Houston Zoo & Visitors Mourn Mac’s Passing

The Houston Zoo says Mac, an Asian elephant who became an instant attraction after he was born two years ago, died Sunday night after contracting the elephant herpes virus. Zoo officials say they will use his death to try and find a cure to the often fatal disease. Pat Hernandez has the story.

Rick Barongi: “Our staff and our entire Zoo family are devastated with this sudden and tragic loss.”

Mac was an instant hit with Zoo staffers and visitors when he was born two years ago. But on Sunday, elephant keepers began to notice that Mac was showing symptoms of being infected with the virus and alerted the veterinary staff. Houston Zoo Director Rick Barongi says Mac’s passing was sudden and quick despite a valiant effort to save him.

“His mother Shanti and his Aunt Methai were side by side with him, and we left the elephant staff there with the elephants and, from what they tell us, it’s typical of what elephants do. They stood by the body most of the evening and then they walked away. They came back a few times. They’ll grieve just like people will. They’re incredibly intelligent animals, but they know that he’s gone now. They had their time with him also.”

Dr. Joe Flanagan is director of veterinary services at the Zoo. He says after Mac stopped eating and became lethargic, they immediately began treating him with an antiviral medication.

“He responded pretty well to that therapy. We gave him supportive therapy as well to make him feel better. He laid down and slept very comfortably and we felt like we had our plan, he was responding to therapy. Unfortunately shortly thereafter, he stood up and, he essentially yawned and then laid back down and passed. It killed us as well. It was a very, very sad moment for everyone in the barn.”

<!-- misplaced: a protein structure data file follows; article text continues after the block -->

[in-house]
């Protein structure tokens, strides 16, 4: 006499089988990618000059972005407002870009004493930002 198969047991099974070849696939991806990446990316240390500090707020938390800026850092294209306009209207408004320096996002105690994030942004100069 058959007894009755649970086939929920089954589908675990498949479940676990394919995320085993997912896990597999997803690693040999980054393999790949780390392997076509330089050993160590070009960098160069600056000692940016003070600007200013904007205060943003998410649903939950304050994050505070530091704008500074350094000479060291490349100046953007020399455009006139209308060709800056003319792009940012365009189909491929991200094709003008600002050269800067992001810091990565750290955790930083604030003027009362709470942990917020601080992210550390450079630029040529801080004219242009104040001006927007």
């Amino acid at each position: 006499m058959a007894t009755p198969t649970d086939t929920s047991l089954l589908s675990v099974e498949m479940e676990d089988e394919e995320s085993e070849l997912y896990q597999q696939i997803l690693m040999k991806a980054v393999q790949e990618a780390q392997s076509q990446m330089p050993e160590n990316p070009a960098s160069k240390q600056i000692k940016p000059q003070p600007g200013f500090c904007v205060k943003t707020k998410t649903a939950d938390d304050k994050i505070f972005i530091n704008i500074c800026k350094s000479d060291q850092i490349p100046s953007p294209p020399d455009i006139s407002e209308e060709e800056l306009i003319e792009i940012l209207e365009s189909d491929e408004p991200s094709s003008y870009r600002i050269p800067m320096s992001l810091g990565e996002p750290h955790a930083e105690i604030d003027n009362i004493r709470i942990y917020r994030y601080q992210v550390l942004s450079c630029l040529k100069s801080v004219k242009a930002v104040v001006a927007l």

A necropsy is being conducted at the state vet lab at Texas A&M. Zoo director Barongi says the virus that killed Mac threatens all elephant calves wild and domestic after they have been weaned and when it circulates through the bloodstream.

image of Rick Barongi, Houston Zoo Director“Once we find out more of the medical facts to verify exactly the cause of death, and talk with medical experts, we will move forward. We will move forward together with other zoos and research institutions to find a cure for this disease.However, our immediate concern again, is for our staff. They spent every day the last two years of their lives with the elephant. And, as you can see, it’s tough for all of us.”

Mac is the second of Shanti’s offspring to die at the zoo. Bella was put to sleep when surgery failed to repair a fractured leg.

Pat Hernandez, KUHF…Houston Public Radio News.